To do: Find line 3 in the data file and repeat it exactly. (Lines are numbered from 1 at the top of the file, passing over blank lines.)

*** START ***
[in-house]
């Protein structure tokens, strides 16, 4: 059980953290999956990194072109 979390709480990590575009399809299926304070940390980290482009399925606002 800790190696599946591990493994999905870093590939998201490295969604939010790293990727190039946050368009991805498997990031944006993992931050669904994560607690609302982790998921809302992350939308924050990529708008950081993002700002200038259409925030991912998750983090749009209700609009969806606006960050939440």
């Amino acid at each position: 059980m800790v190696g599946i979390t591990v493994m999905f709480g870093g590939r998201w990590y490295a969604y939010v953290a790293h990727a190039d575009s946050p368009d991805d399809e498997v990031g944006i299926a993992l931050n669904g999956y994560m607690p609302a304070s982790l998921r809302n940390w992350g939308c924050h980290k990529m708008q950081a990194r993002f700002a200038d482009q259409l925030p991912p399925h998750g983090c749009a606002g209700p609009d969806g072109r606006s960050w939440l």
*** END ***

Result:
């Amino acid at each position: 059980m800790v190696g599946i979390t591990v493994m999905f709480g870093g590939r998201w990590y490295a969604y939010v953290a790293h990727a190039d575009s946050p368009d991805d399809e498997v990031g944006i299926a993992l931050n669904g999956y994560m607690p609302a304070s982790l998921r809302n940390w992350g939308c924050h980290k990529m708008q950081a990194r993002f700002a200038d482009q259409l925030p991912p399925h998750g983090c749009a606002g209700p609009d969806g072109r606006s960050w939440l």